England has its problems, sure, first and foremost being that national side isn’t nearly as good as what they think they are (or should be). That’s not the case here. Considering the spate of injuries going into this match, and the manner in which Spurs had to play with one (metaphorical) hand behind their backs after Crouch went off to eat his nachos, I don’t think the analogy fits. At all. If you’re holding Spurs up to the same standard that the British media holds the national team, then you’re doing Spurs (and England) a great disservice.

    Spurs are a better team than they showed yesterday. And even so, I thought they defended heroically. Gallas and Dawson were pretty solid the entire match, as was Gomes, under immense pressure. I wish Spurs would have gone out against Madrid with a full-strength side playing their best against Madrid’s best, but as disappointed as I am behind the results on Tuesday, this has been a glorious European campaign for Spurs and they deserve plenty of credit for making it this far.

    • El Tri 2014 says:

      This was an ultimate match up for Spurs, not because it was Real but because they had the second leg in this tie.

      Einstein’s game plan, yeah, we’ll never win at Madrid, but we can tie, or keep it a 1-0 or 2-0 game. Maybe even just 1-1. And Aloha baby, a fantastic Weds. night in London, they Spurs fans rabid and spinning in their seats, with Bale, Van der Vaart and Lennon ready to wrest the second leg from Real’s short and stubby fingers.

      Alas, Lennon was too ill to start and Crouchy threw a monkeywrench into Einstein’s plan but it was good while it lasted. Then came the pain.

  8. spurslegend says:

    I agree and disagree in almost equal parts with the article and the comments. I think a lot of the similarities is down to team selection and coaching. Last June Capello chose people by their name and reputation, not by who was fit or made for the best team. Rooney was not playing well and wasn’t fully fit, but as one of Capello’s favorites, he stayed on the pitch and Defoe got the shaft. Capello has learned his lesson (too late) and now selects more English players from across the whole league instead of just from the top four.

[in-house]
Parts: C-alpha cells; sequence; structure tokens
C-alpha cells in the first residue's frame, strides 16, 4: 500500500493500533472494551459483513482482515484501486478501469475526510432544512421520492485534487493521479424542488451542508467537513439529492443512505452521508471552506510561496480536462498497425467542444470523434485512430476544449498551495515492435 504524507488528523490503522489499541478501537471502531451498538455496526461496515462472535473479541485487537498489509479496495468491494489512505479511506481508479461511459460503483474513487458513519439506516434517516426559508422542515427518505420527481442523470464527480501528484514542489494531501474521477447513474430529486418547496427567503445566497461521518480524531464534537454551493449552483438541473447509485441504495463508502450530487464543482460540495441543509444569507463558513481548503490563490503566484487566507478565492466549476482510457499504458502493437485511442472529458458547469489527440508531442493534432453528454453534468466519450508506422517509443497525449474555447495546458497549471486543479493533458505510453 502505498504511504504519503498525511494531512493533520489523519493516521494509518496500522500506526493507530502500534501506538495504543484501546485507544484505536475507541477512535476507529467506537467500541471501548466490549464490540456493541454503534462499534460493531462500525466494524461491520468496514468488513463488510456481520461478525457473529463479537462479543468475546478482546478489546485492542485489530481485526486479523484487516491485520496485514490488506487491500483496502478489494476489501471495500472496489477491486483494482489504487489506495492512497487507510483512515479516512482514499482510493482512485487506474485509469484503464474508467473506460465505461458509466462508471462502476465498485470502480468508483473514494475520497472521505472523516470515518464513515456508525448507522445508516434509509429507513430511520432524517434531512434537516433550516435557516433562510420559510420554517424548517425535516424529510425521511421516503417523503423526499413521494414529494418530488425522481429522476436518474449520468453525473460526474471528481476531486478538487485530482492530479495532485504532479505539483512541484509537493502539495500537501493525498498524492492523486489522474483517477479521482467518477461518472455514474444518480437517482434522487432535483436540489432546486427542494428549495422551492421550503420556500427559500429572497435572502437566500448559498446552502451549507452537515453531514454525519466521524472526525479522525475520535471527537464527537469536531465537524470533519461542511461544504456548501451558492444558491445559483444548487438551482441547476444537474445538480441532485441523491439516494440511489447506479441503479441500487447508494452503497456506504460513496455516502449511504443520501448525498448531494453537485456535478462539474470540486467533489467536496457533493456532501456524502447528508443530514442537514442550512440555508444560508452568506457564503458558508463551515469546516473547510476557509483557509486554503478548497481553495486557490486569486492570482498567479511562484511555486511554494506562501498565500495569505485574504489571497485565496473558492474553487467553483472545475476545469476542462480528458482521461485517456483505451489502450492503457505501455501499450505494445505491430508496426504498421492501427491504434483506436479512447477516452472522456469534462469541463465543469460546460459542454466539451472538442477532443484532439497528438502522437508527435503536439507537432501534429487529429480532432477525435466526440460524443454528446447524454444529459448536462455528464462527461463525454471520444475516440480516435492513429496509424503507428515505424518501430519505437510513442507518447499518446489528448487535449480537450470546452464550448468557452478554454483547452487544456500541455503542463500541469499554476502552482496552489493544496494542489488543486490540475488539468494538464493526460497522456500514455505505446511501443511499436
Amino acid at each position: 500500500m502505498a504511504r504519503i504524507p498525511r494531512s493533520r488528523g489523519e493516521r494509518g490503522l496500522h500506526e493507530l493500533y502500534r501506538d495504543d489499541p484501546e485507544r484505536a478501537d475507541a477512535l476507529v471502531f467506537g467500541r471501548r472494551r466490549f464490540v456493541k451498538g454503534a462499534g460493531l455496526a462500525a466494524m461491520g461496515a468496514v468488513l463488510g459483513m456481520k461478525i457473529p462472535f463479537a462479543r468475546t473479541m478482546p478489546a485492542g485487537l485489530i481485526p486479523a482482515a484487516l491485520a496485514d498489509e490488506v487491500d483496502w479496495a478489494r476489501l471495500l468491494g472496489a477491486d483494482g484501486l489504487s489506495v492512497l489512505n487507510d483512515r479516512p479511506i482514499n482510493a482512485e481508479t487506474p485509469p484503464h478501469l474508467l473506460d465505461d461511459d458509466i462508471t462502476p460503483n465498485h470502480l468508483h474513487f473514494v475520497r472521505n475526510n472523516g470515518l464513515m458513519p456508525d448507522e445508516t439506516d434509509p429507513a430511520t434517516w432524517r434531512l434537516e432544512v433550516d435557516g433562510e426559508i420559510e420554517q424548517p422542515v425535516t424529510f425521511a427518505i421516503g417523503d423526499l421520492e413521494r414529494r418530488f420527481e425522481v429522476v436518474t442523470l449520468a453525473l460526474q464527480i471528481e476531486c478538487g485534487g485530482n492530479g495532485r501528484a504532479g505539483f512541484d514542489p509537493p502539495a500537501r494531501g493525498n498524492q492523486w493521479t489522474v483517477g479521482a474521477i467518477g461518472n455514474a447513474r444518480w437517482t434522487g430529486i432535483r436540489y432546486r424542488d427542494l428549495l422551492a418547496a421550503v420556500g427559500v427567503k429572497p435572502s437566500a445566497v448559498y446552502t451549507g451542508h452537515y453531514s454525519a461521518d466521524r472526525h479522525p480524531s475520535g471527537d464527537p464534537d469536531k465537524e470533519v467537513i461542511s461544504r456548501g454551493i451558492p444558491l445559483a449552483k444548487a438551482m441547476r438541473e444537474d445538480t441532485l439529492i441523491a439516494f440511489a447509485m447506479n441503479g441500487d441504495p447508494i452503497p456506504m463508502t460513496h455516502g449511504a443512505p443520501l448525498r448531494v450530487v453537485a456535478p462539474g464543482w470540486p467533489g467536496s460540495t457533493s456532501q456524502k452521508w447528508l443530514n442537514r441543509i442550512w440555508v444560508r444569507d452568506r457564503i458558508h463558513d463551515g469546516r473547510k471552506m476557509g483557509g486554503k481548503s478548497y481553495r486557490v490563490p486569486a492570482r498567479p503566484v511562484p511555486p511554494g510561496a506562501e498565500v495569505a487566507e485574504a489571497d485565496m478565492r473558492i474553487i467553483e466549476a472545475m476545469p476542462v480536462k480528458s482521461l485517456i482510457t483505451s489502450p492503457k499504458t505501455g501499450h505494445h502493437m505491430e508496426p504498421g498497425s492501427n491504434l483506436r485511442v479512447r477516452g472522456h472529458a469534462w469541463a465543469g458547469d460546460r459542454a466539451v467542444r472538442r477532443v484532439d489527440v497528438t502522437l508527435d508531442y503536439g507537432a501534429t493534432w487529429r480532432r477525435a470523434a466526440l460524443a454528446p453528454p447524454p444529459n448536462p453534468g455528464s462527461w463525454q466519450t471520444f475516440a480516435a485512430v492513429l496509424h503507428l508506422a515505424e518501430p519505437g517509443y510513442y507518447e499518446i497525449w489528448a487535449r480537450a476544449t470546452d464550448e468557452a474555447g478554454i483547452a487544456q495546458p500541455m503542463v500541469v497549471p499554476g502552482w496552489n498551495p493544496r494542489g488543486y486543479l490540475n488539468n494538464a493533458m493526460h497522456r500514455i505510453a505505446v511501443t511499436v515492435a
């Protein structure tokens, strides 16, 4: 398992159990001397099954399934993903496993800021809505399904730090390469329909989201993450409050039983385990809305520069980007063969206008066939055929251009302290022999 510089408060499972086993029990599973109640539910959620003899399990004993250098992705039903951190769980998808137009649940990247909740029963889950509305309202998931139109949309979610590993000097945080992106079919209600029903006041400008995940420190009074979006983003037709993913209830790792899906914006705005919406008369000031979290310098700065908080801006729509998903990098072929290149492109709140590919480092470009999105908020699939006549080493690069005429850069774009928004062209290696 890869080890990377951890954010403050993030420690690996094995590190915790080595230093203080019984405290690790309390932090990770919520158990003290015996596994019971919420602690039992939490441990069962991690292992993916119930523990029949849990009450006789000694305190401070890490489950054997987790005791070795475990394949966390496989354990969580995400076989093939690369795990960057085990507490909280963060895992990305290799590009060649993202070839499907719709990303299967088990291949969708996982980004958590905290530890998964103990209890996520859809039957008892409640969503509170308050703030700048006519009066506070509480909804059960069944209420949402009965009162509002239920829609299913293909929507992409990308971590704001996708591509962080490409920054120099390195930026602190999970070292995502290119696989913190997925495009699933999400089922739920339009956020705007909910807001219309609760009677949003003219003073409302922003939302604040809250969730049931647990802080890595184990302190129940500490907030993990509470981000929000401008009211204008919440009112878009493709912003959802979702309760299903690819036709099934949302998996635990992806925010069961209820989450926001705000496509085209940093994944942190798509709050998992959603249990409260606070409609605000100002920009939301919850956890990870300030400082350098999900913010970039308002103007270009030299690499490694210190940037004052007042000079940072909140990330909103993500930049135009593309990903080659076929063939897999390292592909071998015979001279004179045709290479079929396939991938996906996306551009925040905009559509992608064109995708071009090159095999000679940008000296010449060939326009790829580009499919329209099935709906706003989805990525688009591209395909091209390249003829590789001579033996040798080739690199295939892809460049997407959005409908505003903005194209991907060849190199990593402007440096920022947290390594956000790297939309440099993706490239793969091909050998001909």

Harry too has his favorites and it also limits him. Why on earth would Jenas get a start above Kranjcar? Kranjcar is not a Harry favorite and keeps getting overlooked in favor of Pieenar, or basically anyone else, just so long as Harry does have to play him (he’d rather play two middle men on the wings, than one Kranjcar. See:Wigan match). Why else does Defoe come on in the second half against Real instead of bringing on Hudd and Niko and going with a stronger five man middle? Because Defoe is a favorite.

    I don’t want to end this on a downer. I’m a huge Spurs fan and like Menno said, Spurs should get credit for making it this far and I’m grateful to Harry for getting the team into the quarter finals. Hopefully they learned from this and bounce back for a strong league finish.